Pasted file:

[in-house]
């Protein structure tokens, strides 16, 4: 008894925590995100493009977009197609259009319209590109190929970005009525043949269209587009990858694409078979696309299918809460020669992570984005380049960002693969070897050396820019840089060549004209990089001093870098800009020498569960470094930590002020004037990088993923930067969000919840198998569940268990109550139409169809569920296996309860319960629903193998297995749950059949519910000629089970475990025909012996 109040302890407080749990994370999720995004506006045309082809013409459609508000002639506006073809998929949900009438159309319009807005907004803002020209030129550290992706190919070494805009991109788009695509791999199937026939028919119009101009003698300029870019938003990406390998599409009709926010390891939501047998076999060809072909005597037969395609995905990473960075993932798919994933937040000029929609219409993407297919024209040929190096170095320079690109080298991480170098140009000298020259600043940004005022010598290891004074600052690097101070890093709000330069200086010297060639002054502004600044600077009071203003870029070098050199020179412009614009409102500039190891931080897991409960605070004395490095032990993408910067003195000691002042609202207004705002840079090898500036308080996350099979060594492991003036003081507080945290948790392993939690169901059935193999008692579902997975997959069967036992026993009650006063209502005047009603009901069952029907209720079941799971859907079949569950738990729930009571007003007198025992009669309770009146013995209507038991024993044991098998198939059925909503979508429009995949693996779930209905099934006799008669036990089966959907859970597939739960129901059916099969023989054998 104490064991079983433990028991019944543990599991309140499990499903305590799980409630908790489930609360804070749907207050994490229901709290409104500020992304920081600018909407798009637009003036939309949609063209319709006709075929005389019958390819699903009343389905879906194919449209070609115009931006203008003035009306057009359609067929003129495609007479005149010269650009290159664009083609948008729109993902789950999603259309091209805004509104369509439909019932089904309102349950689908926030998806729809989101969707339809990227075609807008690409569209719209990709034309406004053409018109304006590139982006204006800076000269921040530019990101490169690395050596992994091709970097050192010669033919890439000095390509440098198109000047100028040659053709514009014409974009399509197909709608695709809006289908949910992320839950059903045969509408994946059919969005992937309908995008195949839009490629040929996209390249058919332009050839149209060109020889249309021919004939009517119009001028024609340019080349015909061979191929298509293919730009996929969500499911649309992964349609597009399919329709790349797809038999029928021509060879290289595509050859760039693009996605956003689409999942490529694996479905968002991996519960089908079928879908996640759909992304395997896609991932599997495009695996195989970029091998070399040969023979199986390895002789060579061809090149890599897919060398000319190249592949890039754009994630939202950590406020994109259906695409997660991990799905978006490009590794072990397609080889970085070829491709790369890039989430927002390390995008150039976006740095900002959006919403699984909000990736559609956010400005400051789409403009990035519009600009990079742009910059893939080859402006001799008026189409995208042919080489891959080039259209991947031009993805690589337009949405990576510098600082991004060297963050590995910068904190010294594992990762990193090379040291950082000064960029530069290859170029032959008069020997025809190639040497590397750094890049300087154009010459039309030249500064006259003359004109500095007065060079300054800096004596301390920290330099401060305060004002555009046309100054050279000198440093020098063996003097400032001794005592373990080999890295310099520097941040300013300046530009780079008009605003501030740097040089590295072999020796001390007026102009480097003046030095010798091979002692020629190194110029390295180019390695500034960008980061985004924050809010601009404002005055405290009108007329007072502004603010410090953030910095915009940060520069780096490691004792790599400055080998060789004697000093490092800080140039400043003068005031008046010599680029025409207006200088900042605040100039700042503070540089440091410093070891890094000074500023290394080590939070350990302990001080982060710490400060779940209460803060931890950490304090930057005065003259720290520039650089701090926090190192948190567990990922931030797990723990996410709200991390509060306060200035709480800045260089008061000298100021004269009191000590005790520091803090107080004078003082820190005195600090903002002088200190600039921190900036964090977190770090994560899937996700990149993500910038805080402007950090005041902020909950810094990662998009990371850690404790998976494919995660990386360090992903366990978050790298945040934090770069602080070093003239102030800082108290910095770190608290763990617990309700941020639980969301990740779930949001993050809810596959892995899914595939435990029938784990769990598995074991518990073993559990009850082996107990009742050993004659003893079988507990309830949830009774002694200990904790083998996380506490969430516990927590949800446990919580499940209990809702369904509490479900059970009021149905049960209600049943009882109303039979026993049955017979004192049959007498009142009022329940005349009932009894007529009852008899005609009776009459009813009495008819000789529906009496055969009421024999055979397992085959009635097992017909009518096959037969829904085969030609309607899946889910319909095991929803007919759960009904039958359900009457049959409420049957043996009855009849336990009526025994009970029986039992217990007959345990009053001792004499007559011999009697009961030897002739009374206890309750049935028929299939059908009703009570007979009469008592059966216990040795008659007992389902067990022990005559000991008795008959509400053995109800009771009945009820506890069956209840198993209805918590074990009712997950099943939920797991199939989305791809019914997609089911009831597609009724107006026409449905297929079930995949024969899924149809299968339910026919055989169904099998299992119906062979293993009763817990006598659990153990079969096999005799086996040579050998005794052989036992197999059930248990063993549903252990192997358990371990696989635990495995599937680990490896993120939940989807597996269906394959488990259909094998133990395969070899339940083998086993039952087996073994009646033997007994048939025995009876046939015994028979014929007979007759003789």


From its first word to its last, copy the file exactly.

[in-house]
């Protein structure tokens, strides 16, 4: 008894925590995100493009977009197609259009319209590109190929970005009525043949269209587009990858694409078979696309299918809460020669992570984005380049960002693969070897050396820019840089060549004209990089001093870098800009020498569960470094930590002020004037990088993923930067969000919840198998569940268990109550139409169809569920296996309860319960629903193998297995749950059949519910000629089970475990025909012996 109040302890407080749990994370999720995004506006045309082809013409459609508000002639506006073809998929949900009438159309319009807005907004803002020209030129550290992706190919070494805009991109788009695509791999199937026939028919119009101009003698300029870019938003990406390998599409009709926010390891939501047998076999060809072909005597037969395609995905990473960075993932798919994933937040000029929609219409993407297919024209040929190096170095320079690109080298991480170098140009000298020259600043940004005022010598290891004074600052690097101070890093709000330069200086010297060639002054502004600044600077009071203003870029070098050199020179412009614009409102500039190891931080897991409960605070004395490095032990993408910067003195000691002042609202207004705002840079090898500036308080996350099979060594492991003036003081507080945290948790392993939690169901059935193999008692579902997975997959069967036992026993009650006063209502005047009603009901069952029907209720079941799971859907079949569950738990729930009571007003007198025992009669309770009146013995209507038991024993044991098998198939059925909503979508429009995949693996779930209905099934006799008669036990089966959907859970597939739960129901059916099969023989054998 104490064991079983433990028991019944543990599991309140499990499903305590799980409630908790489930609360804070749907207050994490229901709290409104500020992304920081600018909407798009637009003036939309949609063209319709006709075929005389019958390819699903009343389905879906194919449209070609115009931006203008003035009306057009359609067929003129495609007479005149010269650009290159664009083609948008729109993902789950999603259309091209805004509104369509439909019932089904309102349950689908926030998806729809989101969707339809990227075609807008690409569209719209990709034309406004053409018109304006590139982006204006800076000269921040530019990101490169690395050596992994091709970097050192010669033919890439000095390509440098198109000047100028040659053709514009014409974009399509197909709608695709809006289908949910992320839950059903045969509408994946059919969005992937309908995008195949839009490629040929996209390249058919332009050839149209060109020889249309021919004939009517119009001028024609340019080349015909061979191929298509293919730009996929969500499911649309992964349609597009399919329709790349797809038999029928021509060879290289595509050859760039693009996605956003689409999942490529694996479905968002991996519960089908079928879908996640759909992304395997896609991932599997495009695996195989970029091998070399040969023979199986390895002789060579061809090149890599897919060398000319190249592949890039754009994630939202950590406020994109259906695409997660991990799905978006490009590794072990397609080889970085070829491709790369890039989430927002390390995008150039976006740095900002959006919403699984909000990736559609956010400005400051789409403009990035519009600009990079742009910059893939080859402006001799008026189409995208042919080489891959080039259209991947031009993805690589337009949405990576510098600082991004060297963050590995910068904190010294594992990762990193090379040291950082000064960029530069290859170029032959008069020997025809190639040497590397750094890049300087154009010459039309030249500064006259003359004109500095007065060079300054800096004596301390920290330099401060305060004002555009046309100054050279000198440093020098063996003097400032001794005592373990080999890295310099520097941040300013300046530009780079008009605003501030740097040089590295072999020796001390007026102009480097003046030095010798091979002692020629190194110029390295180019390695500034960008980061985004924050809010601009404002005055405290009108007329007072502004603010410090953030910095915009940060520069780096490691004792790599400055080998060789004697000093490092800080140039400043003068005031008046010599680029025409207006200088900042605040100039700042503070540089440091410093070891890094000074500023290394080590939070350990302990001080982060710490400060779940209460803060931890950490304090930057005065003259720290520039650089701090926090190192948190567990990922931030797990723990996410709200991390509060306060200035709480800045260089008061000298100021004269009191000590005790520091803090107080004078003082820190005195600090903002002088200190600039921190900036964090977190770090994560899937996700990149993500910038805080402007950090005041902020909950810094990662998009990371850690404790998976494919995660990386360090992903366990978050790298945040934090770069602080070093003239102030800082108290910095770190608290763990617990309700941020639980969301990740779930949001993050809810596959892995899914595939435990029938784990769990598995074991518990073993559990009850082996107990009742050993004659003893079988507990309830949830009774002694200990904790083998996380506490969430516990927590949800446990919580499940209990809702369904509490479900059970009021149905049960209600049943009882109303039979026993049955017979004192049959007498009142009022329940005349009932009894007529009852008899005609009776009459009813009495008819000789529906009496055969009421024999055979397992085959009635097992017909009518096959037969829904085969030609309607899946889910319909095991929803007919759960009904039958359900009457049959409420049957043996009855009849336990009526025994009970029986039992217990007959345990009053001792004499007559011999009697009961030897002739009374206890309750049935028929299939059908009703009570007979009469008592059966216990040795008659007992389902067990022990005559000991008795008959509400053995109800009771009945009820506890069956209840198993209805918590074990009712997950099943939920797991199939989305791809019914997609089911009831597609009724107006026409449905297929079930995949024969899924149809299968339910026919055989169904099998299992119906062979293993009763817990006598659990153990079969096999005799086996040579050998005794052989036992197999059930248990063993549903252990192997358990371990696989635990495995599937680990490896993120939940989807597996269906394959488990259909094998133990395969070899339940083998086993039952087996073994009646033997007994048939025995009876046939015994028979014929007979007759003789």